Married to Food

    It’s easy to look at someone who can’t fit through a door properly and wonder in astonishment: “How did they even get to that point?” Truth is, they are just as dismayed as you are.

    It’s easy to write out labels and stamp them onto people; you’ll soon find that there is no open space to stamp because of all the times they’ve written the words there themselves. See, it’s not the words that keep people from losing weight but rather the comfort that food provides.

    It might be hard to comprehend if food has never been a stronghold for you, but for some of us, food, you might say, takes the role of a best friend.

    Having fun wouldn’t be the same without a best friend; somehow they just seem to make you smile a little wider, laugh a little louder, enjoy yourself a little more. They make it easier to enjoy whatever situation you’re in, even if you would prefer to not be. It might seem impossible to think that food can provide such qualities, but it does.

    Whenever something goes wrong, your best friend is the first person you go to. You spill out your soul, and they sink in the emotion without asking questions. You indulge in their acceptance of you, which causes you to trust them even more and increases the likelihood that you’ll come to them the next time things go south. This becomes a too recurring event, and you soon find you can’t go a day without indulging in the pleasurable company of your best friend. You eat your way out of any situation, and seconds later you regret ever having believed that food will make everything better (just like you regret pouring your heart out to a friend for the fear that they won’t keep the secret); yet, the cycle continues, and soon enough you can’t find anyone else to go to.

    You can easily get greedy or jealous of your best friend, causing you to hide them from the world in fear of losing the acceptance and comfort you find in them. Society expects us to be perfect, and that is why the majority of people who struggle to overcome the stronghold of food don’t tell anyone because they believe that they can fix it themselves. They tell themselves that it can’t be that hard, and week after week they swear to stop eating, in vain.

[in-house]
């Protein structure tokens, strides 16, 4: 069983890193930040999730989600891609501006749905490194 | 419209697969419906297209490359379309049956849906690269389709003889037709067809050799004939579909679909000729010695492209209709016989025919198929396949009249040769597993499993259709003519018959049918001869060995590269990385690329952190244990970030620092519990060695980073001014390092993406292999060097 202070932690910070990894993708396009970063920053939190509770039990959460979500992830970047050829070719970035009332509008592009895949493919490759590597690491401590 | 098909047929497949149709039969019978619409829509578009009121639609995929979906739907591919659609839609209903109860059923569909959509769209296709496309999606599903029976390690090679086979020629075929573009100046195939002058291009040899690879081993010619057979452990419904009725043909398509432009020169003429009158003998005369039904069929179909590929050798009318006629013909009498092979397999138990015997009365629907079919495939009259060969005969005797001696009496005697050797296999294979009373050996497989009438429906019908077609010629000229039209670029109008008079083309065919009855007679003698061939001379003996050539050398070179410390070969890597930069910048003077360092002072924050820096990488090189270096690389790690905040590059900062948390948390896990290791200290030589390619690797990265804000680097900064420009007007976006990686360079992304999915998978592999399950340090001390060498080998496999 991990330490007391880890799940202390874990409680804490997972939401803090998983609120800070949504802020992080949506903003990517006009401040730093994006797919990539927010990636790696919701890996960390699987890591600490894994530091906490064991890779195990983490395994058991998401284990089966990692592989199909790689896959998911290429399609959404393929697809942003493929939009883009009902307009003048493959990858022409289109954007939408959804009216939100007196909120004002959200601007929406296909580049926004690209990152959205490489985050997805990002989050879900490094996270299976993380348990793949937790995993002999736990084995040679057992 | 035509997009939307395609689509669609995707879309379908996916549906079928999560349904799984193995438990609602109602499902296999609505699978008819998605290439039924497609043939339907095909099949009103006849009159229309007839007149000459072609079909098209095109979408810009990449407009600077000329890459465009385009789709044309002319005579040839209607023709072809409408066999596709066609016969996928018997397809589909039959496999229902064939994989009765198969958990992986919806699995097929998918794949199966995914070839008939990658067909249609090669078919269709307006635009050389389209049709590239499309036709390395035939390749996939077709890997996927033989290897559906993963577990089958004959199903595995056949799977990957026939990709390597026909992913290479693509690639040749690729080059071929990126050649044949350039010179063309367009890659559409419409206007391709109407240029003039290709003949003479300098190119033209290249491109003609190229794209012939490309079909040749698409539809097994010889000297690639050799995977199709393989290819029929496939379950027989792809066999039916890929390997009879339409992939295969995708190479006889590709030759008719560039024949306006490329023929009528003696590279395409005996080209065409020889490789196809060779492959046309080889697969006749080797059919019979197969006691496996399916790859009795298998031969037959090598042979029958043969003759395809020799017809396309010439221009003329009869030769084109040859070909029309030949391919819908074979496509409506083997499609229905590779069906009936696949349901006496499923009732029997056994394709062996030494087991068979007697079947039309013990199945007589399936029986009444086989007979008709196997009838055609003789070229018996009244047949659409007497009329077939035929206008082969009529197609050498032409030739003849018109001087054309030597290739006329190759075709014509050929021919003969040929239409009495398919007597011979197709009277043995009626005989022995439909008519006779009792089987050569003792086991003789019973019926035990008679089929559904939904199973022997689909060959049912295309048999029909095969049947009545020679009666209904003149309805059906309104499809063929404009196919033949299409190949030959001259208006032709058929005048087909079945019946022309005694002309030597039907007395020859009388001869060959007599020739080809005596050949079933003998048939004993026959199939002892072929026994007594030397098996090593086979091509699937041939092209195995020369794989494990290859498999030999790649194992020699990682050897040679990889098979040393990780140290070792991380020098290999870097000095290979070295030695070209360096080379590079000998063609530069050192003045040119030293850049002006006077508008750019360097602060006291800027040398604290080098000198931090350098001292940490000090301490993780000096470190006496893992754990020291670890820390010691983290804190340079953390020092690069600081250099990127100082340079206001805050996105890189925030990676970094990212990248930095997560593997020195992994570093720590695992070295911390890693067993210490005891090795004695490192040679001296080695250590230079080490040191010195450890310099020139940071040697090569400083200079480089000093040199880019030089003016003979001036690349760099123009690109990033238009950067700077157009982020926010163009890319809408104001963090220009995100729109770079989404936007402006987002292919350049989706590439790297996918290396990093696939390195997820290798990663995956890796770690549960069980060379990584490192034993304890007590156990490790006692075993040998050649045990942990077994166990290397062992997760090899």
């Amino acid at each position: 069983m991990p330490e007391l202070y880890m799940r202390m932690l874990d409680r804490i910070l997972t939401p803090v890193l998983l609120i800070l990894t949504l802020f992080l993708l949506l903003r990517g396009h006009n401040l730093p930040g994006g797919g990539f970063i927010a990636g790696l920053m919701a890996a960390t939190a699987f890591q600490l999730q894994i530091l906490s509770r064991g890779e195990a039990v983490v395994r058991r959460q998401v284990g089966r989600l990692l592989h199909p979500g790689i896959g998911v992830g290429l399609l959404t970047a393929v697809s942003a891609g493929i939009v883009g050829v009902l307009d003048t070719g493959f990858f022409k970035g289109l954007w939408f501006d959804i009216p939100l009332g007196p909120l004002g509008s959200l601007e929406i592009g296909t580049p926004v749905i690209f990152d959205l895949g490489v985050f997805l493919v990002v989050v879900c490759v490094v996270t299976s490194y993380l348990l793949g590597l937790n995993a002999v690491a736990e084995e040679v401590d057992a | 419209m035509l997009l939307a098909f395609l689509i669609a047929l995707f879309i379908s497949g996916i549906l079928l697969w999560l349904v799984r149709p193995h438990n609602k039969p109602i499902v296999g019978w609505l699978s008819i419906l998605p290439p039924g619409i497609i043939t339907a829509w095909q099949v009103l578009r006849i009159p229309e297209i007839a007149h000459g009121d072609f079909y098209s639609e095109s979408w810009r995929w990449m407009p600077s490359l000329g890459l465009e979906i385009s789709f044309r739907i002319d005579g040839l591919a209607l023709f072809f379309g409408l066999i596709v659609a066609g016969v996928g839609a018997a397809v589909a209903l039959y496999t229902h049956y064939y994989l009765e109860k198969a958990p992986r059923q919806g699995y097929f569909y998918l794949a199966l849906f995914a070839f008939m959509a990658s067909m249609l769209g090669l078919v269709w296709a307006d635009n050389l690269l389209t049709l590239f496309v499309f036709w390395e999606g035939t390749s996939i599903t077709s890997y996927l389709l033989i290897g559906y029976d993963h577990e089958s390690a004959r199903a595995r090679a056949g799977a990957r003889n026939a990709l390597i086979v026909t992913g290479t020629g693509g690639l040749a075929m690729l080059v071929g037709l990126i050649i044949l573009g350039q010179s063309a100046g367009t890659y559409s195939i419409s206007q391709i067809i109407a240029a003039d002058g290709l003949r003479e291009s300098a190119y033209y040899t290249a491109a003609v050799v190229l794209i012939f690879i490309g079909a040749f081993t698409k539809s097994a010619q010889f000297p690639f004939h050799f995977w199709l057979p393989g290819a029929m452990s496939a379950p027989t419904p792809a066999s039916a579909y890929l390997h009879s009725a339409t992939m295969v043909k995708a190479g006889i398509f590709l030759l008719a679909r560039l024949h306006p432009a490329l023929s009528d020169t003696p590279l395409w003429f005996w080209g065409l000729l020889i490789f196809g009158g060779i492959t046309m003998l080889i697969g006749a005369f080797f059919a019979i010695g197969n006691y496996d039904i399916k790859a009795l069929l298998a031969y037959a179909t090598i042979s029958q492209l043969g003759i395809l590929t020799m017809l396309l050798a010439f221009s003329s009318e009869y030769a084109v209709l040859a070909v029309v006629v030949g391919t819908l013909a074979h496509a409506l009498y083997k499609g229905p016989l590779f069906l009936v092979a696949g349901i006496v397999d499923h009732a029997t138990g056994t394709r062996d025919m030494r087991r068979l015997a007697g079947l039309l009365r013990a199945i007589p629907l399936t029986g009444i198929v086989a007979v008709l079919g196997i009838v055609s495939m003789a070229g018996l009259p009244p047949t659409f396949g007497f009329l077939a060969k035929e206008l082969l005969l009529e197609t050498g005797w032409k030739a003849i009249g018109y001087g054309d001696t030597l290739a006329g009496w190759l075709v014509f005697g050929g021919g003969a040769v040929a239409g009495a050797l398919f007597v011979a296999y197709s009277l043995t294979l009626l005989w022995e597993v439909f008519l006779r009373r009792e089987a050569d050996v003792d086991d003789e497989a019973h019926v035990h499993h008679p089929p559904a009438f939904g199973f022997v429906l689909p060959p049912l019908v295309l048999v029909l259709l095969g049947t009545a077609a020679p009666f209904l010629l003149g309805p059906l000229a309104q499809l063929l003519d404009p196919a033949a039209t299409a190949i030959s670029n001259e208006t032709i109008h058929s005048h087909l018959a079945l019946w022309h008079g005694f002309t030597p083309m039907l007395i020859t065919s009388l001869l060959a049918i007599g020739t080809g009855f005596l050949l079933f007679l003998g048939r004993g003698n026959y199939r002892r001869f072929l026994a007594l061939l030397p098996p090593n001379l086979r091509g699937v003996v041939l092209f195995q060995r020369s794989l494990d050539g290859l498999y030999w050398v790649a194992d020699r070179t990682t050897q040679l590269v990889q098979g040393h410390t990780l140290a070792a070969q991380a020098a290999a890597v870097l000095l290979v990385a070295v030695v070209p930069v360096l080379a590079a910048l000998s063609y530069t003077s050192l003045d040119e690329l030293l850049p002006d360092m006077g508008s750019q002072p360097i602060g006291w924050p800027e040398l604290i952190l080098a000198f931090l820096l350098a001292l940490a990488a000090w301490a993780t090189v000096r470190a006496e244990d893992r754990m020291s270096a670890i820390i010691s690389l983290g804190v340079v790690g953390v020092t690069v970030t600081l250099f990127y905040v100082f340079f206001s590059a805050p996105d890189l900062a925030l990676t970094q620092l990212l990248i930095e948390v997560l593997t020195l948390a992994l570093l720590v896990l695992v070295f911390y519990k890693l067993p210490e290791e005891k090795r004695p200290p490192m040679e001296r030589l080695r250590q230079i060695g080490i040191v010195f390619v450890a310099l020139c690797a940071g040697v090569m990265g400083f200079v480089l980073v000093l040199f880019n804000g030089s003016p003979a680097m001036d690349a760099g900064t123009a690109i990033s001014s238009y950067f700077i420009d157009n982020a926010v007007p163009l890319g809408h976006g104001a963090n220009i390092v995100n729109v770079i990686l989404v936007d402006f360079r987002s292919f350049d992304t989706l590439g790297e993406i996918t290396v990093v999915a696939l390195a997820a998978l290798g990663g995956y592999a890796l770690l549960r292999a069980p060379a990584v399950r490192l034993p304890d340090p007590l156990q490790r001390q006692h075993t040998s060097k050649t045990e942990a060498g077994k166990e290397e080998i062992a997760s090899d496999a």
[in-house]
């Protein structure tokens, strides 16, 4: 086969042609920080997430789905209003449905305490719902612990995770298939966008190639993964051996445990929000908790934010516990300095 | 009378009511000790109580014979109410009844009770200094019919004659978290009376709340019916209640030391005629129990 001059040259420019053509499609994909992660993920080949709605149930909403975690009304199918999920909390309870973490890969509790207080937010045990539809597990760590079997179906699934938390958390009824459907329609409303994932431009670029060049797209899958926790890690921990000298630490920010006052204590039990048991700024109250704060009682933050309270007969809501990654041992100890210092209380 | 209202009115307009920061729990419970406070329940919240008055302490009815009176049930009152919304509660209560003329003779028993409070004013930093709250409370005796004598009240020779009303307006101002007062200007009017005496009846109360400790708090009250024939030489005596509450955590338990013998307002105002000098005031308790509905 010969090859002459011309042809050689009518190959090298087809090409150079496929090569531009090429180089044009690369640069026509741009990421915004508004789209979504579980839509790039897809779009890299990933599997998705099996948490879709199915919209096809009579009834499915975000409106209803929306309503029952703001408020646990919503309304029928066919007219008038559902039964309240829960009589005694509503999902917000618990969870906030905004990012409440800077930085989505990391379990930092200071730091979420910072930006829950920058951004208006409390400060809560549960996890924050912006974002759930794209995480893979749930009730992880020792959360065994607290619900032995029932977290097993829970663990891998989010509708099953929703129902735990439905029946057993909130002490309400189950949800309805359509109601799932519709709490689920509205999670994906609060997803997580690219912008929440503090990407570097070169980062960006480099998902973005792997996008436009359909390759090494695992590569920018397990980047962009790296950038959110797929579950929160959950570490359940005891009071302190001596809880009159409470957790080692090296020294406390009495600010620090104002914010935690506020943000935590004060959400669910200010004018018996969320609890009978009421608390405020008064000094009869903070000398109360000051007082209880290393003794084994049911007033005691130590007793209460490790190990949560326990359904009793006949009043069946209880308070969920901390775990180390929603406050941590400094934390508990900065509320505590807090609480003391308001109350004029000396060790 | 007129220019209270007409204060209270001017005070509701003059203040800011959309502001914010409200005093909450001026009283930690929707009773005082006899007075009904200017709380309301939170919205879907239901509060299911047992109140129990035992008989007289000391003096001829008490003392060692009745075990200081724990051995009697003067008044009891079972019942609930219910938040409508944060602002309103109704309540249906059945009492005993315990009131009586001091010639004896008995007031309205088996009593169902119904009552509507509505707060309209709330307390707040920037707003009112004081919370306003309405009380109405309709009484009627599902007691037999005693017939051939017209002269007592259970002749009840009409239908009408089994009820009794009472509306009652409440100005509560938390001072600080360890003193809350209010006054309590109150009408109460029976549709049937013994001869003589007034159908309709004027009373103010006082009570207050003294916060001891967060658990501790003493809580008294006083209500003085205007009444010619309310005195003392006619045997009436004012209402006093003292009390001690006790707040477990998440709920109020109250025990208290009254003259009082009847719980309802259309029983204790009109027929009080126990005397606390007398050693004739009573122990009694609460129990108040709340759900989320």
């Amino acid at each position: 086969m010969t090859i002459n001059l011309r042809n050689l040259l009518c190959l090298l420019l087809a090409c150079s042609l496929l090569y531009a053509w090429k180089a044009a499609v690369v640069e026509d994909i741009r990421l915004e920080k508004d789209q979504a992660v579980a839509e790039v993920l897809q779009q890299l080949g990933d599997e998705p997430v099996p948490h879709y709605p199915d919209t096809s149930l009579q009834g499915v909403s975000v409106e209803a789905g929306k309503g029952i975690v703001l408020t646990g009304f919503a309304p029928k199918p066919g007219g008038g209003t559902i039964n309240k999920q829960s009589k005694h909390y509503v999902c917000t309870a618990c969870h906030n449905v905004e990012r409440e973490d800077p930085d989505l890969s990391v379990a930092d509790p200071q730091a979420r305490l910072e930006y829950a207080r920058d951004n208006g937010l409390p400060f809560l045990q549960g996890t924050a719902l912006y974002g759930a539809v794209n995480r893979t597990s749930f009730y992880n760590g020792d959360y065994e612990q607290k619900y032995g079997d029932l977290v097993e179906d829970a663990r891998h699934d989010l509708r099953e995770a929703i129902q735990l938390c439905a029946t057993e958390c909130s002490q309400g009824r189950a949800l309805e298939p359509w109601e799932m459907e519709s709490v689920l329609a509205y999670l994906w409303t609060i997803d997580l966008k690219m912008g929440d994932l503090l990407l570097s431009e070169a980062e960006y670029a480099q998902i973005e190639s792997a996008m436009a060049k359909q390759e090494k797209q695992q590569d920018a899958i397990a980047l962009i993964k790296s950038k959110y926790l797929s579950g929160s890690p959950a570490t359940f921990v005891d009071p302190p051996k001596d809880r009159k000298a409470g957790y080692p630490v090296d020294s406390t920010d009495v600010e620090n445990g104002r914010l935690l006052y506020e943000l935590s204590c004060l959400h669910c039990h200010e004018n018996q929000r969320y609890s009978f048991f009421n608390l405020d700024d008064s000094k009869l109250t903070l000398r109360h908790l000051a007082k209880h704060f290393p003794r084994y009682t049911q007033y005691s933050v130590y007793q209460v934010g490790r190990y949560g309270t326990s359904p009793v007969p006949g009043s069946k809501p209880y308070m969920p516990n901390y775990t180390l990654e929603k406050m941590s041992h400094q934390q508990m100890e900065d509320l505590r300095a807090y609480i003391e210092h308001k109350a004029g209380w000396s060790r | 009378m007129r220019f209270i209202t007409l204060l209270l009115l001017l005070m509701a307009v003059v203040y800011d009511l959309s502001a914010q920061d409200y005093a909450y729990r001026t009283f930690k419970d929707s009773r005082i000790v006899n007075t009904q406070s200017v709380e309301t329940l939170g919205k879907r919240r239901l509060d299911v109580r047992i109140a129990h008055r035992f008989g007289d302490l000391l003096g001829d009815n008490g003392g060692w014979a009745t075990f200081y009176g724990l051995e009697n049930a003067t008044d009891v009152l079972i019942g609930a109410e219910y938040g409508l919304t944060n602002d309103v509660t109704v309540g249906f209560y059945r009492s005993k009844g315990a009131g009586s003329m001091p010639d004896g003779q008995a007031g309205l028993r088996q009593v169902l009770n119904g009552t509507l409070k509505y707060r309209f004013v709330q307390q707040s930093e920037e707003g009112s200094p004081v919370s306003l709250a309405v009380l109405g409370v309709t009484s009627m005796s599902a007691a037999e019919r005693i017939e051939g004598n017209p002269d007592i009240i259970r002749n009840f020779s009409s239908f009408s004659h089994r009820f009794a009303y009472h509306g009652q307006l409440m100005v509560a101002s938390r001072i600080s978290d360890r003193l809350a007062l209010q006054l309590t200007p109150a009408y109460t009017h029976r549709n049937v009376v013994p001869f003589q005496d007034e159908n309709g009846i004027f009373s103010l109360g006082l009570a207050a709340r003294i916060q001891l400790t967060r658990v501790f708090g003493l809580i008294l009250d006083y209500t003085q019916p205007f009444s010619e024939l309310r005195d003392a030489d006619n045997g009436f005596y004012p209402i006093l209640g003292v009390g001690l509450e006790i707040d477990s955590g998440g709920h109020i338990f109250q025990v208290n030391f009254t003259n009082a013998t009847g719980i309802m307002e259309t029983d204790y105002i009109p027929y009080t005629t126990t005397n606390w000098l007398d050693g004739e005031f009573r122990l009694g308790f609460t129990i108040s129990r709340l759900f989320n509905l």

See, just as you can’t explain why your best friend makes the world a better place or why you find the most comfort in their acceptance, we can’t explain why food makes us feel accepted and complete and happier, even if just for a single moment.

    That moment is enough to keep us hooked. That moment is enough to make us justify buying a bigger size, enough to make us believe that we can fix this by ourselves, enough to make us go one more day without telling anybody.

    Even though there are many ways to overcome this, we can’t do it alone. One day we will come to you. We will ask for help, even if it is in the most hidden way. And when we do, all that is required in return is a hand to help us up and a promise that your support will sustain.

    Zéandri Rautenbach is a high school graduate with her adulthood staring her in the face. Even though her name is hard to pronounce even in her own country, South Africa, she wears it with pride. When she isn’t releasing her emotions in a book, she’s showering them out on paper. Nothing brings her more joy than supporting people through her stories, and she hopes that this will one day amount to becoming a novelist. Other than literature: antiques, classical music, and hysterical puns (even though she can’t make them) are her fuel. She can be reached on Facebook or Instagram: @zeandrirautenbach

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